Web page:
Symbolism of Morality in The Novel Hard Times

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      Though it is not apt to regard an artistic work of literature a morality play or moral fable yet we find justifiable to call Hard Times a moral fable because it is written with emphatic and forceful moral intention. Hard Times is a passionate attack on the abuses and evils of Victorian society Satire and irony are skilfully implied to impart the moral in the novel because both are meant to reform, to correct and to expose the falsehood and vices.

Characters Symbolical of certain Moral Characteristics

      In order to impart a concrete shape to his moral notes, Dickens uses the characters as symbols in the novel because both are meant to reform, to correct and to expose the falsehood and vices.

Characters Symbolical of Certain Moral Characteristics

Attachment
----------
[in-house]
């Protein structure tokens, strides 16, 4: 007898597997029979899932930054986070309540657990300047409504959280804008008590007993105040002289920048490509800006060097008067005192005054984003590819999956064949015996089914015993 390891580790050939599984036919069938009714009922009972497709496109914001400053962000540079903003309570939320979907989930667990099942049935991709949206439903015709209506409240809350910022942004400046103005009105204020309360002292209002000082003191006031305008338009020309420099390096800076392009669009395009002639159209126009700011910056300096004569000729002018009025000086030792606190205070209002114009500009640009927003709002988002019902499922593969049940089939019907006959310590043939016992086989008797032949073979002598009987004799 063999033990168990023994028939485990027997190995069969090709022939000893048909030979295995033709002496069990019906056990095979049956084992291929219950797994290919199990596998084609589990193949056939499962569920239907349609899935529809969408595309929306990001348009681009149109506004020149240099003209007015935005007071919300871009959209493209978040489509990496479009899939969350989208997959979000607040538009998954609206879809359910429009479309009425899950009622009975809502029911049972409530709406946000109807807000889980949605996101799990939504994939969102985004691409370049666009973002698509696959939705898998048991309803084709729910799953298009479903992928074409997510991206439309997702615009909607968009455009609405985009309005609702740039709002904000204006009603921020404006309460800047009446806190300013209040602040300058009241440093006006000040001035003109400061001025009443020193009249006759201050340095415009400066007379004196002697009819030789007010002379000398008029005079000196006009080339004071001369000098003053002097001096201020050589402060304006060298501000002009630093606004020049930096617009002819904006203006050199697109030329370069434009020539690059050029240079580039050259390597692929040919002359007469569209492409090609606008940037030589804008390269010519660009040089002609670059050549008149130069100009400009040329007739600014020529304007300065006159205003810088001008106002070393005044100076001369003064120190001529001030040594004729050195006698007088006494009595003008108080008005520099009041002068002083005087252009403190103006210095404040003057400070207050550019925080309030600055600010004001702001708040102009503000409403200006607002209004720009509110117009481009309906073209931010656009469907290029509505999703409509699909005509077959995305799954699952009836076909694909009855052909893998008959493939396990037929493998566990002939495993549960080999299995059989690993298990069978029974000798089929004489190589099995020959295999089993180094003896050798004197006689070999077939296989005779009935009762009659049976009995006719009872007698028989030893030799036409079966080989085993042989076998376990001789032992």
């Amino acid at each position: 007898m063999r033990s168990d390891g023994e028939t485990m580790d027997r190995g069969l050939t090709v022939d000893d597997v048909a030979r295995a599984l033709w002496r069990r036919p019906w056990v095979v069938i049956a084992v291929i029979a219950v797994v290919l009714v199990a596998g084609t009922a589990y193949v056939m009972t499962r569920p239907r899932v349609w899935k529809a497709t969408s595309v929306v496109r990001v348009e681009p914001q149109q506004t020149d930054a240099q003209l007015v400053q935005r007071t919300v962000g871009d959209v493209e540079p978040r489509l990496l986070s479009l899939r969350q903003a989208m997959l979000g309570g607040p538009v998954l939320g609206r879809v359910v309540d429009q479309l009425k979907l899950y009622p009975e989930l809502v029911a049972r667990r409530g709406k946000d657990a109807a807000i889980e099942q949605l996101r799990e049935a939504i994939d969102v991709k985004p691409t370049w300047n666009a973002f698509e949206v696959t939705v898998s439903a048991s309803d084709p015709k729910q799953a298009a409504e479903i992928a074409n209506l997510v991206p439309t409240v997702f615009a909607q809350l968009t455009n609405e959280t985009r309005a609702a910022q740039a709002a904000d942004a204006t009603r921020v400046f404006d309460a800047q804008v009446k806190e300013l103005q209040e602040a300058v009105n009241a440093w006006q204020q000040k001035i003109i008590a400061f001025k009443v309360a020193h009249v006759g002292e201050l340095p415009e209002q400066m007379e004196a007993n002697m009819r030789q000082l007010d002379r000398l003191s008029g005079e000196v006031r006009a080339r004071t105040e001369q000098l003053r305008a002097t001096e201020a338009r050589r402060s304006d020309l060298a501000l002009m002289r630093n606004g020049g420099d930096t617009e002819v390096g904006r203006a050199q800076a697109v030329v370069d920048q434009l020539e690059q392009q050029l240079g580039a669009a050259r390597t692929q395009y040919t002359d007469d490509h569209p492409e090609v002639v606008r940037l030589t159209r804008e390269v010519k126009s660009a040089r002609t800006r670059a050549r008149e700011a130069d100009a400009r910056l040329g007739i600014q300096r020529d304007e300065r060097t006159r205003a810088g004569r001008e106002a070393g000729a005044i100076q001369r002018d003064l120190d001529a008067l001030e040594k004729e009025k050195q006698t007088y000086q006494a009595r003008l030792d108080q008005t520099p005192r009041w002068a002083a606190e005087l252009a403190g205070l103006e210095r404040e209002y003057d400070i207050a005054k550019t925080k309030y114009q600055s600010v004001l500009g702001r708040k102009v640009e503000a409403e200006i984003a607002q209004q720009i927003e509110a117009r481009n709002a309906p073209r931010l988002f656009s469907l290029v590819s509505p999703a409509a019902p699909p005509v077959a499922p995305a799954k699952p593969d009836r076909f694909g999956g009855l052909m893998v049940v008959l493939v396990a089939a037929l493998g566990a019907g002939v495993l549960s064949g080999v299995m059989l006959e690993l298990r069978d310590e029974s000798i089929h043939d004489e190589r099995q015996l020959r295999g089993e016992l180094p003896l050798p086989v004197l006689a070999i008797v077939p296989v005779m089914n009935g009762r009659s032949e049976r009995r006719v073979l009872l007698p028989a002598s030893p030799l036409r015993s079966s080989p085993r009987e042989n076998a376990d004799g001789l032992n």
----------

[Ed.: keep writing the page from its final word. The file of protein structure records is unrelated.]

Almost all the characters in Hard Times are personifications of certain principle and concept whether good or evil. Actually there are two categories of symbolic characters. One represents few adverse characteristics of Victorian life and another symbolizes certain moral traits. These characters bad and good, (of both categories) are put in front of each other and in this vis-a-vis or confrontation lies the interest of the novel. These characters of Hard Times are like the dramatis personae of a morality play The characters are allegorical in their role and nature. But this novel is also different from a morality play or moral fable in one remarkable respect. The characters of a morality play or moral fable are genuinely personifications of certain traits, good or evil, but in Hard Times in spite of the characters being symbolical of certain good or evil characters, they are also individuals, having their own identity All the characters are portrayed to exist as distinct individuals, not on the same pattern of other character. Their individuality and symbolic role both can not be questioned on any ground.